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More Breaks For Single Cruisers

 

Cruise times are changing. They always are. Here’s one of the latest…

Cunard announced a refurbishment of the Queen Mary 2, and with it comes news that 15 single staterooms will be added. The rationale from Cunard is that single rooms are necessary because not only are more people cruising solo, but there are more family groups traveling together that include singles. There are already single staterooms available on fleetmates Queen Elizabeth and Queen Victoria

There is no single supplement for these cabins. In other words, you pay the same per-person price as you would if two to a cabin.

Other cruise lines have been ahead of that curve for some time. The Epic, with 128 solo cabins (some connecting) was the first in the Norwegian fleet with the highly-popular option for single travelers. There’s also a Studio Lounge, for the exclusive use of passengers who book in the solo cabins. With no single supplement they sell out quickly. Surprisingly, there are fewer single cabins on Norwegian’s latest ships, the Getaway and the Breakaway (59 on each). 

The Escape, being launched in the fall, will have 82. 

Royal Caribbean’s Quantum of the Seas and Anthem of the Seas each have 28 single staterooms, and Ovation of the Seas, also arriving this fall, will apparently also have 28 solo cabins. No single supplements apply.

Costa Cruises has 17 solo cabins on at least two of its ships, Costa Favolosa and Costa Fascinosa. There is a single supplement, although not exorbitant.

Carnival does offer some value-priced solo cruise fares, with some supplements as low as five per cent.

One thing is certain: In the cruise world, singles are being heard.

Today at portsandbows.com: Celebrity's 'Evenings Around The World'

Norwegian Jewel
5 nights
May 1, 2016
Los Angeles, Astoria, Victoria, Vancouver
Inside: $309
Cost per day: $61
www.ncl.com

The Crazy World of Carnival Cruises

BreezeDo you hear the one about the cruise line that was being sued by the lawyer for passengers on a ship's "cruise from hell" even though the passengers weren't really on the ship?

It's not a joke. It's true. And here's one for the Ripley archives…yes, Carnival.

A Houston attorney named John Bruster Loyd — who must be important because a Google search prompts 18 quick hits — filed a suit against Carnival this month on behalf of clients Luke Cash and Ami "Summer" Gallagher, claiming they had been on the Triumph in February, when it spent five days more or less lifeless in the Gulf of Mexico.

Luke and Summer were in Texas at the time. They had a pre-paid wedding in Cozumel scheduled on a future Triumph cruise, which was canceled. The attorney forgot his clients hadn't been on the ship and, in the end, uttered those two words seldom uttered by a lawyer.

Mea culpa.

Only in Carnival's world.

* * *

And then there are the people who really want Carnival. Badly. They live in DominicaDominica, an island nation in the south-east Caribbean, and they haven't seen a Carnival ship in three years after their 21-year relationship went south.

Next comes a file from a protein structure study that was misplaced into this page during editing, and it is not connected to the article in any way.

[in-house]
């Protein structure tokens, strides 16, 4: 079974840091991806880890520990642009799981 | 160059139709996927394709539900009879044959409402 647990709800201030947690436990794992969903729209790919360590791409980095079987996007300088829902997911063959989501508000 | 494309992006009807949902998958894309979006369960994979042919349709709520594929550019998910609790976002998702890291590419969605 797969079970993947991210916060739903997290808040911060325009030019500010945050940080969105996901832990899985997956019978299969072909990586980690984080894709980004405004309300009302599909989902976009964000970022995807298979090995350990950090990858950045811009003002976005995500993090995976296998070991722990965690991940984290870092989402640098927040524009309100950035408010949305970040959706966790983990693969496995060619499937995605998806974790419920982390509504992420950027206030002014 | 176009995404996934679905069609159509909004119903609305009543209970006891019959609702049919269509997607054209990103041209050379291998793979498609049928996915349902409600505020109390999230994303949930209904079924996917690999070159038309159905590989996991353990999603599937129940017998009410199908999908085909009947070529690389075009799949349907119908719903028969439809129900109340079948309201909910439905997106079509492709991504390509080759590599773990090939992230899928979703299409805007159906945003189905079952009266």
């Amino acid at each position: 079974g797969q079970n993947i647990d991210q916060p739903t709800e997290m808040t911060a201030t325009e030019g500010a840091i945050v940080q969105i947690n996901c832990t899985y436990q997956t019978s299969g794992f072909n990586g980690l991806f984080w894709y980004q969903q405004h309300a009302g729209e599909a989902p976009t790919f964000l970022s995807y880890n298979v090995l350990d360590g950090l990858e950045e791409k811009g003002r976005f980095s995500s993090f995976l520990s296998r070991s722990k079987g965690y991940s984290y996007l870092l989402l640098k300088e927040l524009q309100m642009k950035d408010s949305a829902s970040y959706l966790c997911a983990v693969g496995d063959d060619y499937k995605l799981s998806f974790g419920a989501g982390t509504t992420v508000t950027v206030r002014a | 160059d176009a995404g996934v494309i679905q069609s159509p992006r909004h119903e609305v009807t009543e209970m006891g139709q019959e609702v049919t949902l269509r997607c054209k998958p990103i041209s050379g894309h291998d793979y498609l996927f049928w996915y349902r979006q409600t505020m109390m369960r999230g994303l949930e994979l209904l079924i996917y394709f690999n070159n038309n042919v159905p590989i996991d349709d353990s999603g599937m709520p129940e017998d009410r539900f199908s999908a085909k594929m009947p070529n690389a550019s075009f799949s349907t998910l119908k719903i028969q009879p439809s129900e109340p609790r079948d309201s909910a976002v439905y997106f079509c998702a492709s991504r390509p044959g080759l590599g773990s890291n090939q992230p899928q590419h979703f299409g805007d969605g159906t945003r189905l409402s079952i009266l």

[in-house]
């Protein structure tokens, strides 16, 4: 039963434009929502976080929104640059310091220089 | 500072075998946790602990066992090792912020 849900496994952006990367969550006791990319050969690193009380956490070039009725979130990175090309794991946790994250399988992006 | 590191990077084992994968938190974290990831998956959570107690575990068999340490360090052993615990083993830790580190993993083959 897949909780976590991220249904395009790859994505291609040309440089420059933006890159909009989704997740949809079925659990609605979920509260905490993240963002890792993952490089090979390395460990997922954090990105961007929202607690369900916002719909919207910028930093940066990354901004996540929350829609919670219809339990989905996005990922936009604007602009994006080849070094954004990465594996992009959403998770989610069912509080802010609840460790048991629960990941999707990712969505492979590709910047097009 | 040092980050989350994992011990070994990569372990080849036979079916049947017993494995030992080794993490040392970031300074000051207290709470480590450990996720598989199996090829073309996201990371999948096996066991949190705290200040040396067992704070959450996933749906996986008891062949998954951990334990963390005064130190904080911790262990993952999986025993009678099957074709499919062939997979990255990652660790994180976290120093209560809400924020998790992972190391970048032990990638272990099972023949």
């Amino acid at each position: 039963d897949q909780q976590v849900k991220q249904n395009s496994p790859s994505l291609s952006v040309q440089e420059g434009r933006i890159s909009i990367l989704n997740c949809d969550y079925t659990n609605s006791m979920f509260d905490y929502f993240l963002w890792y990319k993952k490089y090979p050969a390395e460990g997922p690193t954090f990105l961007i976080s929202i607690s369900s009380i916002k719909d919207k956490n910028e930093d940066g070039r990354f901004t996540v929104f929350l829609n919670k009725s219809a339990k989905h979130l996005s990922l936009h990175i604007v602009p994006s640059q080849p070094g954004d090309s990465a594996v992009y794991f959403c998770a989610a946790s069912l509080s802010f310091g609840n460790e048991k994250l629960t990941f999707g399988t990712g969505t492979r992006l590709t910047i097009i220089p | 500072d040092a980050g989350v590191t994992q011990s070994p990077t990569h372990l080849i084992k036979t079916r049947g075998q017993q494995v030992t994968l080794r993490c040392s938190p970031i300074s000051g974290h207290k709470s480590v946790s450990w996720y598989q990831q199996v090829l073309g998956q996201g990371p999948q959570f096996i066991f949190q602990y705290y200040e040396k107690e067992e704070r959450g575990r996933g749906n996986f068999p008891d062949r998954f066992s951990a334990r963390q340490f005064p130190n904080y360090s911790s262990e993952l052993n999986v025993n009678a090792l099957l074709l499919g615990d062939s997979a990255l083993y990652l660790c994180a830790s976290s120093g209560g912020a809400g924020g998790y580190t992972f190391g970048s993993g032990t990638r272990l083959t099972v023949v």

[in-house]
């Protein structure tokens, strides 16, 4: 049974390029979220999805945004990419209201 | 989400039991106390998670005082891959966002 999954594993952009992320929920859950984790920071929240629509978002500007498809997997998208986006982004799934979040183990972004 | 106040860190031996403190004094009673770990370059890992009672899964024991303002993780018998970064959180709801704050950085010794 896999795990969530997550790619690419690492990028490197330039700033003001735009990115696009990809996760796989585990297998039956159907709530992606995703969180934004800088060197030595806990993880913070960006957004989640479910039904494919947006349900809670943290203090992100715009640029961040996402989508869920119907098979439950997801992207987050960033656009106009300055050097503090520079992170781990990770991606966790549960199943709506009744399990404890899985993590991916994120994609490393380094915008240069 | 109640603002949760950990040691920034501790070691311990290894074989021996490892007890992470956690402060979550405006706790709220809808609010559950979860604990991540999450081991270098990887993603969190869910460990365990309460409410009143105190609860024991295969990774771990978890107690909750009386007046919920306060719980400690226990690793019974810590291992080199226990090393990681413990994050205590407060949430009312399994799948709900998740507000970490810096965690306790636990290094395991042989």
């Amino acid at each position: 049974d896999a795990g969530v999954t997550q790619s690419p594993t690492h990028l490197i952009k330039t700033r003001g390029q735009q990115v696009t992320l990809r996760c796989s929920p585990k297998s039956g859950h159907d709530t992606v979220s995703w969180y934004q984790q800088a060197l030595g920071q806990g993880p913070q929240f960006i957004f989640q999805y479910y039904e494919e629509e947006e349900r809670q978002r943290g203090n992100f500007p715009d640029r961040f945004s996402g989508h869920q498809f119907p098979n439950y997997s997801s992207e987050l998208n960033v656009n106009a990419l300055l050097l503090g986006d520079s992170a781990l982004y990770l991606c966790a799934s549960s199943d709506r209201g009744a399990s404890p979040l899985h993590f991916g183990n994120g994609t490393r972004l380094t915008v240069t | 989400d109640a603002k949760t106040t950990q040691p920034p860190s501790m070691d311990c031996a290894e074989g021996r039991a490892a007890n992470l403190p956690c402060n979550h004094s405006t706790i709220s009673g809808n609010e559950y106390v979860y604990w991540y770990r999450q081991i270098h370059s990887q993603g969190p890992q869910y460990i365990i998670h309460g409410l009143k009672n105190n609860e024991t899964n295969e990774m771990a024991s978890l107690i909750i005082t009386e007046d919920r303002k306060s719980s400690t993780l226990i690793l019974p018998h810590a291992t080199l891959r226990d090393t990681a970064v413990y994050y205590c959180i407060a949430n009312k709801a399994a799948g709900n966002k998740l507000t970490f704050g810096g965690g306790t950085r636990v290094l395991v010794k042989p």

They say the price of gas cut Carnival's commitment to Dominica and that there's no sign the absence of ships will change any time soon. For a nation that depends heavily on tourism and agriculture, this is a troubling situation.

The former tourism minister calls Carnival was the island's "most important economic partner." Given the "wanted" lists that Carnival seems to be on for all the wrong reasons, maybe the cruise line should think about going back to where its ships really are missed the most.

* * *

And one final note on Carnival…

It's the first major cruise line to implement a widespread reduction of fees that single travelers have to pay, with more deals than ever on multiple ships and multiple itineraries for the solo crowd.

Two questions:

1. Will more major lines follow suit?

2. Given that cruise lines rarely do these things if they're sold out, does this mean Carnival is simply trying to put more heads in more beds?

Norwegian Pearl
20 nights
April 18, 2014
Miami, Cartagena, Panama Canal, Puntarenas, Puerto ChiapasHuatulcoPuerto VallartaSan DiegoLos AngelesSan FranciscoVictoriaVancouver
Inside: $1,359
Cost per day: $67
www.ncl.com

Crunching Solo Cabin Numbers

When Norwegian's Pride of America goes in for refurbishing that will interrupt its cruising around the Hawaiian Islands next spring, four new inside staterooms will be designed for single travelers.

Is this a glass half-empty or a glass half-full?

Our esteemed colleague, Phil Reimer of Ports and Bows, is a big fan of solo cabins — or the need for solo cabins. Therefore, he was disappointed that only four were included in the Pride of America's furbishing.

If this was a response to customer demand, it was a token response.

On the other hand, the first of two new Norwegian ships, the Breakaway, arrives next year. It will be the line's first new ship since the Epic in 2010, and it was the Epic that broke the cruise industry mold by including 128 solo cabins in its design. On the Breakaway (and presumably the Getaway), there will be 59 solo cabins.

If the Epic was indeed testing the market, the number of passengers on the ship who sailed solo (in what Norwegian calls "studio" cabins) was just over three per cent. If the same percentage was applied to the Breakaway, there would be 125 solo cabins, not 59. Apply the Epic percentage to the refurbished Pride of America and there would be 67, not four (admittedly there are physical limitations for an existing ship that's being refurbished).

Given that cruise lines are forever responding to the trends of passengers, the Norwegian strategy indicates there is a limited demand.


Norwegian Epic
7 nights
March 9, 2013
Miami (return): St. Maarten, St. Thomas, Nassau
Inside: $649
Cost per day: $81
www.ncl.com

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